People who commit this kind of act are disturbed one and are very fragile and influenced.

        • Luc…im tired of people from other countries feeling that they are entitled to an opinion of our elections when they are not even from here.

          Last may on a cruise to Alaska we had a Canadian couple happily saying they couldn’t wait to watch our pres debates because they were gonna be so entertaining. ..

          ..im also tired of everyone blasting trumps every move. …I want a safer country…I also want children to say the pledge of alleigence in school without offending anyone who chose to come here to live cause we are such a horrible country to live in! I’m also tired of all the liberals and Democrats whining and protesting and vandalizing about having to endure 4 years of trump when we had to put up with 8 years of Barry ….and don’t get me started on his he has flushed our country down the toilet. ..

          this is exactly my point. …this is a post to give sympathy to Quebec and we have George Wayerly steering it towards US politics!

          Stop blaming America and Trump !

    • This is a horrible thing that happened in Quebec, a senseless act…but I don’t understand why a previous comment from Mr weyer is blaming this on us politics? Last June during the rhamadam holiday there was a pigs head left on the doorstep of the mosque as a insult/threat….since 2015 there have been 39,000 refugees admitted to canada…maybe some crazy person from Canada snapped. This person has a history of hate against islam. I think it’s horrible that quebec has to endure this painful and tragic situation, but Mr weyer shouldn’t be blaming america or our new president.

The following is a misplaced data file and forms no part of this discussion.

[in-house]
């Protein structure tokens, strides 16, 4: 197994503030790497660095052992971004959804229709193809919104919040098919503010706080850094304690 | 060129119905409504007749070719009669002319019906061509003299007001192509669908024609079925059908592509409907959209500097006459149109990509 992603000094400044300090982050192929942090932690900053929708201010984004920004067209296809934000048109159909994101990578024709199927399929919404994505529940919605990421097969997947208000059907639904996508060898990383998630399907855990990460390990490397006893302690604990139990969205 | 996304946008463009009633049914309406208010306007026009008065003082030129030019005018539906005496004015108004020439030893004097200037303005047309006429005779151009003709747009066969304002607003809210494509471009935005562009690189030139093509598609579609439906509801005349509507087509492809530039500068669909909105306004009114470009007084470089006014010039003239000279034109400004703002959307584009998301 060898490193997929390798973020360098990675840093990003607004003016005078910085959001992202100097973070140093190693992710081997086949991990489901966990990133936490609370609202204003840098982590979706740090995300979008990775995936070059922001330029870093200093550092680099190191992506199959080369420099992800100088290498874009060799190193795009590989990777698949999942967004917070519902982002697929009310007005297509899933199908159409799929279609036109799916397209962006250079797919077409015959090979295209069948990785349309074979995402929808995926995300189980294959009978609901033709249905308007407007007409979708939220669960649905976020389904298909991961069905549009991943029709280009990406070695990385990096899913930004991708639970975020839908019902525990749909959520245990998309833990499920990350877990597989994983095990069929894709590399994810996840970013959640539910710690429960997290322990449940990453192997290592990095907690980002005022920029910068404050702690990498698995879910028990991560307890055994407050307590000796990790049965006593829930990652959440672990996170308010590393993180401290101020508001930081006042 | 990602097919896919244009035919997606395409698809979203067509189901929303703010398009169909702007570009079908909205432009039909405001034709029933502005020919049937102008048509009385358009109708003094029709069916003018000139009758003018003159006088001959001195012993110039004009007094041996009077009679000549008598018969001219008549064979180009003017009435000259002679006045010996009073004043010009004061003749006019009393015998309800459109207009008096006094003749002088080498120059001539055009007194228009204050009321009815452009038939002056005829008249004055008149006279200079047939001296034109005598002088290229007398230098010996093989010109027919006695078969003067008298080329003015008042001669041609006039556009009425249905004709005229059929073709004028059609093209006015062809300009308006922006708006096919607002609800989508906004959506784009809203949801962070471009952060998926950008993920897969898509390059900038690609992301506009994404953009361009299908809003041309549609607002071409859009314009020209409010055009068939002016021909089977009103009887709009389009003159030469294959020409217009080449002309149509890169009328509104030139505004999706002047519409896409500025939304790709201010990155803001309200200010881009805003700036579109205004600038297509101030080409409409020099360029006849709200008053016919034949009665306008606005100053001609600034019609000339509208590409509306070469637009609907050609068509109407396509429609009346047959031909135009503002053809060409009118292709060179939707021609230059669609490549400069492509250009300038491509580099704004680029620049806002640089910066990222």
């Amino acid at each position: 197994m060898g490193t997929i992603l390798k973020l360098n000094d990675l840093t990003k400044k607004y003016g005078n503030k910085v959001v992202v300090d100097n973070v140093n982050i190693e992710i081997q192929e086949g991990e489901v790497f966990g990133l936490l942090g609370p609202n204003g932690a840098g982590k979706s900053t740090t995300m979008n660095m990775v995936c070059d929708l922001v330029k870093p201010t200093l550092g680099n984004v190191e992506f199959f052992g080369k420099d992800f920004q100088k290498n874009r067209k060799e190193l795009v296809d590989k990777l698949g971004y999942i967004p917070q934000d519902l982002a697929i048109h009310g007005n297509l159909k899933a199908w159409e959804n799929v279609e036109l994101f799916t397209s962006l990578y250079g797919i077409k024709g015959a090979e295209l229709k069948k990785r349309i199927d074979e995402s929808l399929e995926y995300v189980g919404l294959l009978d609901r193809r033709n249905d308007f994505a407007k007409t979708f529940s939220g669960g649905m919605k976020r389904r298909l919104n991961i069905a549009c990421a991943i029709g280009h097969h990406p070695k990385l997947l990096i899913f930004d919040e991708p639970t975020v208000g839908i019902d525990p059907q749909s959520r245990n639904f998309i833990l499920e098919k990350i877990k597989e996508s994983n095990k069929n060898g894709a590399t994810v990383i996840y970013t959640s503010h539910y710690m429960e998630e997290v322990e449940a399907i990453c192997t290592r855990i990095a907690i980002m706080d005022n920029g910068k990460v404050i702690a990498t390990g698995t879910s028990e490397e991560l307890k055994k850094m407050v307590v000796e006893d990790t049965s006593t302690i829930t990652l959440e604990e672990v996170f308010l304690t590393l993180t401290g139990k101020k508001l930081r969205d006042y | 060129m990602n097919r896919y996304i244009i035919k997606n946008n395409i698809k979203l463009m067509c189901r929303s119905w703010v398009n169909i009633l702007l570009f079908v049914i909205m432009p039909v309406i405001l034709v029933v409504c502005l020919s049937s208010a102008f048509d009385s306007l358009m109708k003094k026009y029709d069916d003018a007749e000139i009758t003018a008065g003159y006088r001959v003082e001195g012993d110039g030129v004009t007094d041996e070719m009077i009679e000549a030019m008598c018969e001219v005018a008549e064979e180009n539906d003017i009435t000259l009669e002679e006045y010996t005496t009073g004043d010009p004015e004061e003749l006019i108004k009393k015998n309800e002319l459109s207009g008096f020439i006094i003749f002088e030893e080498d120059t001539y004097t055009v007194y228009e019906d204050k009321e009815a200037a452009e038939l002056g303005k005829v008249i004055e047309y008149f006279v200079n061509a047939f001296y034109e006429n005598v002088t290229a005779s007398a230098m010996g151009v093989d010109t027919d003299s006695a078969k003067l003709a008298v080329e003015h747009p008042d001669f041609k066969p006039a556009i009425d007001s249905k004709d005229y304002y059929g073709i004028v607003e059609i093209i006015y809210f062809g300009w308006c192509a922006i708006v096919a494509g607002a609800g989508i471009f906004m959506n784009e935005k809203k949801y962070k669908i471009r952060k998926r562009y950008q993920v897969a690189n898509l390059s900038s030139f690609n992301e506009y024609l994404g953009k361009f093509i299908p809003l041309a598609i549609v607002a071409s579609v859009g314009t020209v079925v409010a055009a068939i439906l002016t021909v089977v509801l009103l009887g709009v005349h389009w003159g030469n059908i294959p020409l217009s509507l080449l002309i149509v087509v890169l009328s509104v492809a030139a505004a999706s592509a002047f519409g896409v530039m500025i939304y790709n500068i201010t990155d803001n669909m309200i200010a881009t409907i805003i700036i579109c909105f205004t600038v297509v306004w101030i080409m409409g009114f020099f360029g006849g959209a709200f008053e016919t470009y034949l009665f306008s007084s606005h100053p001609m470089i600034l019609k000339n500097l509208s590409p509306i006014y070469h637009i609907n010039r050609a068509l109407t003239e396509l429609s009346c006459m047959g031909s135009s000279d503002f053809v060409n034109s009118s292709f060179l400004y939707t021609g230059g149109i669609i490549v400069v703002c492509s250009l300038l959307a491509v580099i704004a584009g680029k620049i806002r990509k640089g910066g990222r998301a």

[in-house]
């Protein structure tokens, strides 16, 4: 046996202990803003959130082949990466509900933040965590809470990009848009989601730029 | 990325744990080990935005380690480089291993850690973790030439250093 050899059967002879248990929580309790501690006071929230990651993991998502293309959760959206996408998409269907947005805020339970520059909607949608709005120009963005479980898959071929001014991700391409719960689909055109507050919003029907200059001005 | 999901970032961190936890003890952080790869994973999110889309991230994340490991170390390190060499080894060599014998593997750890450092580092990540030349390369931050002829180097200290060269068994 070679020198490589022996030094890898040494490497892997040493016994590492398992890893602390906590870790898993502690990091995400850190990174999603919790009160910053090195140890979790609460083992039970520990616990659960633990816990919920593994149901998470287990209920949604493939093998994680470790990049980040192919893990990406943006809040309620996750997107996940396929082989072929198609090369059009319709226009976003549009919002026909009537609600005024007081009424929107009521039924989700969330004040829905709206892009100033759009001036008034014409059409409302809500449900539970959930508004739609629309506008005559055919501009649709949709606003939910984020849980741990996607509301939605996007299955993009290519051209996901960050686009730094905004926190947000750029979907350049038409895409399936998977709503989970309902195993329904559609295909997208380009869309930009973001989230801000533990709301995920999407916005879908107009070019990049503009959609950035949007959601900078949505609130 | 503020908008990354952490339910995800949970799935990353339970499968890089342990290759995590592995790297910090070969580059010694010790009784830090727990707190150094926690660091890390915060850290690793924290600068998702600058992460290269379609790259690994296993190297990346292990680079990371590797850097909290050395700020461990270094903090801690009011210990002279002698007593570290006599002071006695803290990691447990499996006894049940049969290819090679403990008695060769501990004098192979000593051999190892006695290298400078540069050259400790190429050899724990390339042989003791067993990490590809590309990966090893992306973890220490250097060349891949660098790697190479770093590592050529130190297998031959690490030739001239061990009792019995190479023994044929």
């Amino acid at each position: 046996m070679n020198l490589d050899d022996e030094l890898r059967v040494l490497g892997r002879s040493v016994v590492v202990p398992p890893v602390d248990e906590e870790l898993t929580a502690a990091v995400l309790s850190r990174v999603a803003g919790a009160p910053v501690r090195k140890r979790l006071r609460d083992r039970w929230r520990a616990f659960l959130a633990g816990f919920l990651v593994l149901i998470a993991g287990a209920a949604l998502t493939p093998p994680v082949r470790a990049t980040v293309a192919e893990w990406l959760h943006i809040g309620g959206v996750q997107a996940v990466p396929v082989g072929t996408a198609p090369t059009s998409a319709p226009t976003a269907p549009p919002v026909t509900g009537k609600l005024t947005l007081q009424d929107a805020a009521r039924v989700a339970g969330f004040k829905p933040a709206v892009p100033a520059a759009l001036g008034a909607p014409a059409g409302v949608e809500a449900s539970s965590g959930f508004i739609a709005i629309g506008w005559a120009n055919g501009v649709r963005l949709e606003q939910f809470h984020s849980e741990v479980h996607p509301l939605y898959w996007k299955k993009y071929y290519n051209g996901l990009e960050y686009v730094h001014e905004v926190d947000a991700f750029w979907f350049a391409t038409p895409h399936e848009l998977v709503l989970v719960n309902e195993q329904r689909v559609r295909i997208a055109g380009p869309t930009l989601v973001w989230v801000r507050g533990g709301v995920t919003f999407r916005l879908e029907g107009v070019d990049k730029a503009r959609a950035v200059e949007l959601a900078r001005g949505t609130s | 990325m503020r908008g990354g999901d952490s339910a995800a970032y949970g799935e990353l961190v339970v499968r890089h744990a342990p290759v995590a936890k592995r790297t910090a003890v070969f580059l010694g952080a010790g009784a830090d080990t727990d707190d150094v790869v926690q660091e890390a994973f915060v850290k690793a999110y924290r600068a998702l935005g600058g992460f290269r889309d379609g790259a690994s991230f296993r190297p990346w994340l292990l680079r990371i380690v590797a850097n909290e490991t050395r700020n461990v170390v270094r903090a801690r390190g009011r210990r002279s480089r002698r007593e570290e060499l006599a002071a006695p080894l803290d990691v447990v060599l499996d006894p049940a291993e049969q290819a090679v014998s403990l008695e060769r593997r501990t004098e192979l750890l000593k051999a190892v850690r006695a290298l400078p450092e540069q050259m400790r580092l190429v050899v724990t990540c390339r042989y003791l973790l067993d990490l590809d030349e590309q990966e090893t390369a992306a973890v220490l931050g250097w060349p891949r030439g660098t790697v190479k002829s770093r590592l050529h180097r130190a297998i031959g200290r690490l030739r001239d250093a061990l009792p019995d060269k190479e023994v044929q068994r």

2. Very moving. Thank you, Neil. Hate can never be allowed to win.

  3. We are all at risk when it comes to extremism. All societies have extreme elements. I am sad when I hear others blame one COUNTRY for the extreme views of a few. Just because Canada and the U. S. have been companionate countries in the past and fought for the freedom of others ; we are demonized today by progressives as if we are responsible for all the bad that occurs around the world. I do not see all the people demonizing us leaving to go somewhere else. Do you? The boarders for exit are open, why should we not correctly vet those entering?